Where the Time Goes
by Jeffrey E. Barlough
Gresham & Doyle (337 pages, $14.95 trade paperback, October 2016)
If you’ve been looking to jump into Jeffrey Barlough’s Western Lights series, his ninth and latest installment makes a good diving board. The books are set in a post-apocalyptic alternate history where woolly mammoths and monsters from Greek and Etruscan legend rub elbows with ghosts, spirits, and worse, but Where the Time Goes adds a third genre to the cake batter: time travel.
Philip Earnscliff, a junior partner in the firm Bagwash and Bladdergowl, has been summoned to the country estate of the elderly Hugh Calendar to put Calendar’s affairs in order; Calendar has been in a coma for some weeks and appears unlikely to recover. The lawyer spends his hours paging through Calendar’s papers, gazing out the window at a neighboring estate called the Moorings — abandoned and ruined following an accident during Calendar’s youth — and taking nightmare-plagued naps. Earnscliff has no reason to think anything is amiss, at least not until he walks in upon Miss Carswell, Calendar’s young and attractive acquaintance, with a syringe full of sleeping elixir stuck between Calendar’s lips. Soon enough Earnscliff finds himself back in time, trying to repair the tragedies of the past while, as a side quest, solving the mystery of a local serial killer that strikes every six years.
It’s been a long strange trip for Barlough’s Western Lights since their 2000 debut, Dark Sleeper. The early books with Ace were sinister and Gothic, yet since moving to Gresham & Doyle they’ve generally trended toward cozy mysteries with supernatural elements. 2011’s A Tangle in Slops was more Midsummer Night’s comedy than horror; and the last two installments — What I Found at Hoole and The Cobbler of Ridingham — could have been written by the lovechild of Agatha Christie and M.R. James.
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Winter is the best time to appreciate Jeffrey E. Barlough, perhaps none more so than the current brutality we’ve been experiencing in New England. Day after day of snow blowing past the windows makes it easy to imagine oneself in Barlough’s alternate history of an ice age that never fully receded; and a fire in the grate and a cup of hot coffee at hand while the wind howls beyond the lattices blurs the distinction between this reality and living in a separate megafauna-filled America settled by Victorian doomsday survivors swaddled in coats and mufflers.
In Barlough’s latest novel, The Cobbler of Ridingham, Richard Hathaway comes to Haigh Hall to examine some letters penned by Pharnaby Crust, an overlooked composer whom Hathaway intends to rescue from obscurity with a thorough biography. While studying in the Hall’s library, Hathaway observes a lurking shadow without source and is soon immersed in the curse of Crispin Nightshade, the infamous cobbler of nearby Ridingham. Nightshade used something known as haunted leather to fashion shoes which, when placed on the feet of corpses, could make the dead walk again. There are bumps in the night, unexplained footprints, a boot found in a snow bank, and more, all involving Barlough’s typical cast of well-sketched characters from upstairs and down.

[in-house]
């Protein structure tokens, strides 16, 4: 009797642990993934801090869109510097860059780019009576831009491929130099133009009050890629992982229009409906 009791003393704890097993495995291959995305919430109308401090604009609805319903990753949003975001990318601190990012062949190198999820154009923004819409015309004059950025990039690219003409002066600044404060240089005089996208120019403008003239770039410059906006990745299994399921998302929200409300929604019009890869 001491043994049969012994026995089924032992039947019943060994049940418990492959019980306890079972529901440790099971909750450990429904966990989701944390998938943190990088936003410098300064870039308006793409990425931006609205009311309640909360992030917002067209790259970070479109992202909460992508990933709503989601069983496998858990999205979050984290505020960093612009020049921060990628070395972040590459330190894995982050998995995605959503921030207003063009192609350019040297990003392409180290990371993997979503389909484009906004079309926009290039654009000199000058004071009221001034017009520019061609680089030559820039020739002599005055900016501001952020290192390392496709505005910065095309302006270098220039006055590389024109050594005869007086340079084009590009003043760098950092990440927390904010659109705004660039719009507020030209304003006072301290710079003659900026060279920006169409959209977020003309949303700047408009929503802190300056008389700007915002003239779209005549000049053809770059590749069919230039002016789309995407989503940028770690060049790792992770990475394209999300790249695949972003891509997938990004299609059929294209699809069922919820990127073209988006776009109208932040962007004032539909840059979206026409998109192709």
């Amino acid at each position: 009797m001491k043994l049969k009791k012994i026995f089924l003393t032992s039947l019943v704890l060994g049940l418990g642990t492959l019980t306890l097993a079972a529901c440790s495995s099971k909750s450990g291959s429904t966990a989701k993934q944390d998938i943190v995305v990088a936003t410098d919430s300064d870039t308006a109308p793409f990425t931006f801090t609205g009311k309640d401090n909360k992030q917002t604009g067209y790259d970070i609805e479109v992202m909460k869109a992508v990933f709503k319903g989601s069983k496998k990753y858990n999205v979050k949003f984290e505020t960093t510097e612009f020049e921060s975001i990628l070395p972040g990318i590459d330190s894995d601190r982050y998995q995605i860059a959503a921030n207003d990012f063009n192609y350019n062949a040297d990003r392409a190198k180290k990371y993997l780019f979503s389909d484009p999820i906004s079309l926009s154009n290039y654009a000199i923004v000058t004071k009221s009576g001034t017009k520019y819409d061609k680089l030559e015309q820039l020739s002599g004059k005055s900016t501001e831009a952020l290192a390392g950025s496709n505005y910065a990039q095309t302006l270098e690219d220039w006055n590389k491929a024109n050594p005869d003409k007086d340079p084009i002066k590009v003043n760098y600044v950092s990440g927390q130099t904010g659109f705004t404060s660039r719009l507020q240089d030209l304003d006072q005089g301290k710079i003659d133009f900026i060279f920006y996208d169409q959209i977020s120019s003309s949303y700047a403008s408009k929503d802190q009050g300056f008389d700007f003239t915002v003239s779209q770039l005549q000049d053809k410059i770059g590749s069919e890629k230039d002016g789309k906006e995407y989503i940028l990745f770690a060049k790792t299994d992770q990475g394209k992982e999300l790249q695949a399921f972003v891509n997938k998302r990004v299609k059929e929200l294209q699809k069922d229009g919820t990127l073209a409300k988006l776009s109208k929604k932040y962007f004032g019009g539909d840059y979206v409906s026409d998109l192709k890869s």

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There’s nothing out there on the shelves like Jeffrey Barlough’s Western Lights novels. The series — called such because “the sole place on earth where lights still shine at night is in the west” — is a bouillabaisse of mystery, ghost story, and post-apocalyptic gaslamp fantasy. His seventh and most recent book, What I Found at Hoole, was published in November.
Dr. Barlough, who moonlights as a veterinary physician, kindly spoke to me about the world-building of the Western Lights, his latest project, and which Ice Age animal he’d most like to meet in a dark alley.
An Interview with Jeffrey E. Barlough
Conducted and transcribed by Jackson Kuhl, January 2013
Black Gate: The world of the Western Lights is technically an alternate history — the last glaciation never ended and British civilization has colonized North America’s western coast — and yet the timeline is so divergent — an environmental cataclysm, ghosts and monsters from mythology — that it might as well be a secondary world fantasy. Where did the disparate ideas for the Western Lights come from? What inspired you to write the first book, Dark Sleeper?
Barlough: Dark Sleeper resulted from combining three different projects I was working on at the time. One was a sci-fi story set in Ice Age California, another was a relatively straight-forward “Dickensian” mystery, and the third was a tale of the supernatural concerning an immortal Etruscan who turns up in 1920s Santa Barbara! At one point, I realized that combining these various elements into a single storyline might produce something unique. The backstory of the series was filled in by extrapolation from these differing components. My interest in Victorian fiction and paleontology dates from my childhood, while the Ice Age setting in particular was inspired by my time as a volunteer excavator at the famed Rancho La Brea Tar Pits in Los Angeles.
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